Bush awards National Medal of Science to chemist John Brauman
President Bush today named John Brauman, the J.G. Jackson and C.J. Wood Professor of Chemistry, as one of eight pioneering researchers to receive the 2002 National Medal of Science..
"Brauman advanced scientific knowledge by demonstrating differences in chemical reactivity in the presence or absence of solvent, making it possible to infer the role solvent plays in chemical stability and reactivity," lauded a White House press release. "He developed techniques for exploring and enhancing understanding of energy transfer and its effects on chemical dynamics."
Established by Congress in 1959, the medal is the nation's highest scientific honor. For a complete list of winners, see http://www.nsf.gov/nsb/awards/nms/medal.htm.
Brauman's medal brings the number awarded to Stanford including the Hoover Institution to 30.
Richard N. Zare, the Marguerite Blake Wilbur Professor in Natural Science at Stanford and a 1983 winner of the National Medal of Science, called Brauman's contributions to the field "spectacular," saying they changed the way chemists regard the properties of ions and the mechanisms of ion-molecule reactions. "No person has done more to help us understand the important role solvent molecules play in ion chemistry than John Brauman," he said.
"John Brauman has made major contributions to chemistry, in particular the field of ionic reactions and the crucial role of the medium in which these reactions occur," said John Ross, the Camille and Henry Dreyfus Professor of Chemistry at Stanford and a 1999 winner of the National Medal of Science. "His work provides a basic framework for understanding and predicting so much of solution and gas-phase reactions."
Chemical reactions can take place in solvents or solids, and the reactants often are not electrically neutral. To the contrary, they have charges that can interact very strongly with the solvents.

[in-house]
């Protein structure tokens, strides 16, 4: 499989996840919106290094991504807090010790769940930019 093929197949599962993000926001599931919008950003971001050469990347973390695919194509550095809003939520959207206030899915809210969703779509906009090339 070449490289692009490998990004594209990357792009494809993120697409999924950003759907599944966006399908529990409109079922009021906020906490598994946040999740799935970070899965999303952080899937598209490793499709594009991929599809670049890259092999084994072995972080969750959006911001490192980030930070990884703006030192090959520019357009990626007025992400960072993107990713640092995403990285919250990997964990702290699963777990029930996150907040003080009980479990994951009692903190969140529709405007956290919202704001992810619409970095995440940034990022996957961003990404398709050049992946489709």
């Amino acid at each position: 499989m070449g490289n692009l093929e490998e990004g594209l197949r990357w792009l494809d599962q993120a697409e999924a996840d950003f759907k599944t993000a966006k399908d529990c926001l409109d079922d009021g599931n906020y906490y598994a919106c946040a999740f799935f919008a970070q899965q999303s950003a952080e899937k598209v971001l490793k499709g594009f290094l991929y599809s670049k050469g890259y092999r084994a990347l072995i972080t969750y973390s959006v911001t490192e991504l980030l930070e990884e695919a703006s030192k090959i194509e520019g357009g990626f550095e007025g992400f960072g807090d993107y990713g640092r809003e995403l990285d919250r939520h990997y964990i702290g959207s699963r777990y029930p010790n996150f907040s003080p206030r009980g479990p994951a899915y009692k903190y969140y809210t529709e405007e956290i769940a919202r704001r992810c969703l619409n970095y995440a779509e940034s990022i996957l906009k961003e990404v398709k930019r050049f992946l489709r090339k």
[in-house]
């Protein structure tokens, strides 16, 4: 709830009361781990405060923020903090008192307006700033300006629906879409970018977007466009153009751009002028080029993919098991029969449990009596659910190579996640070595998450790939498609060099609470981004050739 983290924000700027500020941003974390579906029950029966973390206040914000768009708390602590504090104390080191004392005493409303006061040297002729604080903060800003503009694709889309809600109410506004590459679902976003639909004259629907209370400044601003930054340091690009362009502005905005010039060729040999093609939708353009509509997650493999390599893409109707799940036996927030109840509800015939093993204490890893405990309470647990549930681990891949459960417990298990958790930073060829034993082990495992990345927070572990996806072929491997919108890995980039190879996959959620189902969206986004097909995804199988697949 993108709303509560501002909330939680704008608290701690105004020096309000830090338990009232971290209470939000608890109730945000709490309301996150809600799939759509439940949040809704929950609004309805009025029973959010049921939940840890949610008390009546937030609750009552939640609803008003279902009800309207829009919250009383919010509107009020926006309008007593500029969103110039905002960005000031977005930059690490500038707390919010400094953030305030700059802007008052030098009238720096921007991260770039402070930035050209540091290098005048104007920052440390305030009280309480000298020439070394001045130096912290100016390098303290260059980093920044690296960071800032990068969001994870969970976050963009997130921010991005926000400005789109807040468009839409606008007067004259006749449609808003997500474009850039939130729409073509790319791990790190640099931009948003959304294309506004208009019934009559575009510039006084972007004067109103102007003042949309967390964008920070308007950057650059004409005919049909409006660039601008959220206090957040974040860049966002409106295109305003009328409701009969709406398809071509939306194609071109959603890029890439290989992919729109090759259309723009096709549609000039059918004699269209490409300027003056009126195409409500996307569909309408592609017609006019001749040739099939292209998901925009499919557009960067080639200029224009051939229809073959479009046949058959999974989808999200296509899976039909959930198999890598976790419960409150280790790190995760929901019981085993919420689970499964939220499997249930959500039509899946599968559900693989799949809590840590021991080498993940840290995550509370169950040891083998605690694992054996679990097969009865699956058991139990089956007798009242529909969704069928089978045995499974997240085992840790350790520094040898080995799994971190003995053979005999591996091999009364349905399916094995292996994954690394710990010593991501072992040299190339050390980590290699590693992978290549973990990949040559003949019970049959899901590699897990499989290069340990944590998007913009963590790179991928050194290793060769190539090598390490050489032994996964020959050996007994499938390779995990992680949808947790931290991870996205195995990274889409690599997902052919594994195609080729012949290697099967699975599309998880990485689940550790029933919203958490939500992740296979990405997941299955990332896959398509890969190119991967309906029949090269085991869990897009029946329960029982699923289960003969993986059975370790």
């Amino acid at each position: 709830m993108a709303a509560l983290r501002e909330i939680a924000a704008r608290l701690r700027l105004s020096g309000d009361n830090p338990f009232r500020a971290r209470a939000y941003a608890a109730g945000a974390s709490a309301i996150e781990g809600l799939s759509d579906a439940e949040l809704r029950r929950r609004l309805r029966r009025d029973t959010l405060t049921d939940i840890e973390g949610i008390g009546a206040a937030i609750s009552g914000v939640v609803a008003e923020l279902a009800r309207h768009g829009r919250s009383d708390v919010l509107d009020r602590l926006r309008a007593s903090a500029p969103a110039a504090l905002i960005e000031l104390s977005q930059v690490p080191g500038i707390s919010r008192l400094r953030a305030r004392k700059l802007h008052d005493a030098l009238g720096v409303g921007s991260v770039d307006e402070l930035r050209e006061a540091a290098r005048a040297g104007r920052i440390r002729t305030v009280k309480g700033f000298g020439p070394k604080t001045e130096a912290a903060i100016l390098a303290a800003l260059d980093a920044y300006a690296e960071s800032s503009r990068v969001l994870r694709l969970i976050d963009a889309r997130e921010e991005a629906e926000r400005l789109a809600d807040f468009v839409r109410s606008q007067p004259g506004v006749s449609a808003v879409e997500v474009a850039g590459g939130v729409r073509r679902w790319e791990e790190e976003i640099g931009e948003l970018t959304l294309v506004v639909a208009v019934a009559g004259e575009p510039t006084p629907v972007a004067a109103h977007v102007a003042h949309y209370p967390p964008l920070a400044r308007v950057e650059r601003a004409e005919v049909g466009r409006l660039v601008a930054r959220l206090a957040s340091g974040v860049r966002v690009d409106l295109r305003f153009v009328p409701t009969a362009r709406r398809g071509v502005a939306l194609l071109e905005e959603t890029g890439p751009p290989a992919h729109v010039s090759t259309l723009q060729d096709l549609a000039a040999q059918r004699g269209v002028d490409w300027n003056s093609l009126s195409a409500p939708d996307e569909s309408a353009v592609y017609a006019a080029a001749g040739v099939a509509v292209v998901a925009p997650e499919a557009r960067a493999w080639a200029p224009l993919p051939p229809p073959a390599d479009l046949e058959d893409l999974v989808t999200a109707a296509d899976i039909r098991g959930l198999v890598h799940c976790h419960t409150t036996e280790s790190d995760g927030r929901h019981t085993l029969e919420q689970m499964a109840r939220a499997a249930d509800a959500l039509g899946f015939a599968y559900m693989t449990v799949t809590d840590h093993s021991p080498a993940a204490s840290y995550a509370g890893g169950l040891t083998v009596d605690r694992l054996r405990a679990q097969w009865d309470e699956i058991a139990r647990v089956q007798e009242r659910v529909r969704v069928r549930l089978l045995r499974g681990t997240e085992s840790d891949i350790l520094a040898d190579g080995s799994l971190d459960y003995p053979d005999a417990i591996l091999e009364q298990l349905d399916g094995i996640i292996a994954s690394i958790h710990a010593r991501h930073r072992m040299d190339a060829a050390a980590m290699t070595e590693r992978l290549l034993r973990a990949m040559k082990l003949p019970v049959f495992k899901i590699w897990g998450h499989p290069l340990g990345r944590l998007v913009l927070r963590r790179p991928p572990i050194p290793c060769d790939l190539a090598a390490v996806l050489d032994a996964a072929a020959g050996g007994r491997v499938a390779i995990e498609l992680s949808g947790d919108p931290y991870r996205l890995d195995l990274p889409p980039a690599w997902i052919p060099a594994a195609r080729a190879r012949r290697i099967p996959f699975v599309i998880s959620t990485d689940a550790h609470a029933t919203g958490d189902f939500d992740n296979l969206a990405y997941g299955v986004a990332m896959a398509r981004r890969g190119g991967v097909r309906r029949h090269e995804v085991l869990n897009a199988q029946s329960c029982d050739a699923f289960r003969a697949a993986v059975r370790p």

Brauman explained his work during an interview in his office in the Mudd Building. "One of the problems is when you make an observation -- how strong an acid is or how fast a reaction goes or how the reaction rate depends on the structure -- what you see is a combination of what the reactivity would have been without the solvent plus what the solvent is doing," he said. "What our research has been all about is trying to take those two things apart by looking at those reactions where there isn't any solvent around."
Looking at reactions essentially in a vacuum -- out of the context in which they occur in, say, biological or industrial solvents -- Brauman has learned a lot about their intrinsic reactivity. By demonstrating differences in chemical reactivity in the presence or absence of solvent, he has been able to infer the role solvent plays in chemical stability and reactivity.
To carry out an experiment that will allow study of a reaction without any solvent around requires a special technology that puts the charged reactants in a gaseous state. One example of that technology, developed in the 1960s, ion cyclotron resonance mass spectrometry, was developed by former Stanford faculty member John Baldeschwieler (now at Caltech), who won the National Medal of Science in 2000. Brauman used it to look at simple organic acids and bases undergoing reactions in a vacuum, which gave him a unique window into the equilibria and kinetics of the chemical reactions.